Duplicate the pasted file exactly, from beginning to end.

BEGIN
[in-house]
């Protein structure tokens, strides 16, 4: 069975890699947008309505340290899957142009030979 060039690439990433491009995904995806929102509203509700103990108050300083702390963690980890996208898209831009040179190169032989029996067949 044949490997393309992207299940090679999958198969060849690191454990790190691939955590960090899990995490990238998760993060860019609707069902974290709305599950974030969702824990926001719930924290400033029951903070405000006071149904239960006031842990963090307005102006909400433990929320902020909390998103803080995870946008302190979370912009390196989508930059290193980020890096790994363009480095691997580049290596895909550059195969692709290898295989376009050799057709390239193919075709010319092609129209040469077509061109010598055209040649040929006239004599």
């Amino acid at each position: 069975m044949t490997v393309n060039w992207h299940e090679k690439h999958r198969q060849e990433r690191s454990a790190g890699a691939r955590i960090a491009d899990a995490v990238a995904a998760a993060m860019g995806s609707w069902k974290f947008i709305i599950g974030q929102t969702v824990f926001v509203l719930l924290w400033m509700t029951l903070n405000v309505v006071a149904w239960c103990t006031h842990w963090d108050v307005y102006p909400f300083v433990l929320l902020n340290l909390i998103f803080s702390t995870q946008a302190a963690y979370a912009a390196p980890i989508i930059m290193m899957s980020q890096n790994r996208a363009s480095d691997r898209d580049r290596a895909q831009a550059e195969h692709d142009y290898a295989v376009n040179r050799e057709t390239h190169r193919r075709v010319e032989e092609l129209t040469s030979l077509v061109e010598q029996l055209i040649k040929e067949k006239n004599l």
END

[in-house]
């Protein structure tokens, strides 16, 4: 069975890699947008309505340290899957142009030979 060039690439990433491009995904995806929102509203509700103990108050300083702390963690980890996208898209831009040179190169032989029996067949 044949490997393309992207299940090679999958198969060849690191454990790190691939955590960090899990995490990238998760993060860019609707069902974290709305599950974030969702824990926001719930924290400033029951903070405000006071149904239960006031842990963090307005102006909400433990929320902020909390998103803080995870946008302190979370912009390196989508930059290193980020890096790994363009480095691997580049290596895909550059195969692709290898295989376009050799057709390239193919075709010319092609129209040469077509061109010598055209040649040929006239004599």
């Amino acid at each position: 069975m044949t490997v393309n060039w992207h299940e090679k690439h999958r198969q060849e990433r690191s454990a790190g890699a691939r955590i960090a491009d899990a995490v990238a995904a998760a993060m860019g995806s609707w069902k974290f947008i709305i599950g974030q929102t969702v824990f926001v509203l719930l924290w400033m509700t029951l903070n405000v309505v006071a149904w239960c103990t006031h842990w963090d108050v307005y102006p909400f300083v433990l929320l902020n340290l909390i998103f803080s702390t995870q946008a302190a963690y979370a912009a390196p980890i989508i930059m290193m899957s980020q890096n790994r996208a363009s480095d691997r898209d580049r290596a895909q831009a550059e195969h692709d142009y290898a295989v376009n040179r050799e057709t390239h190169r193919r075709v010319e032989e092609l129209t040469s030979l077509v061109e010598q029996l055209i040649k040929e067949k006239n004599l």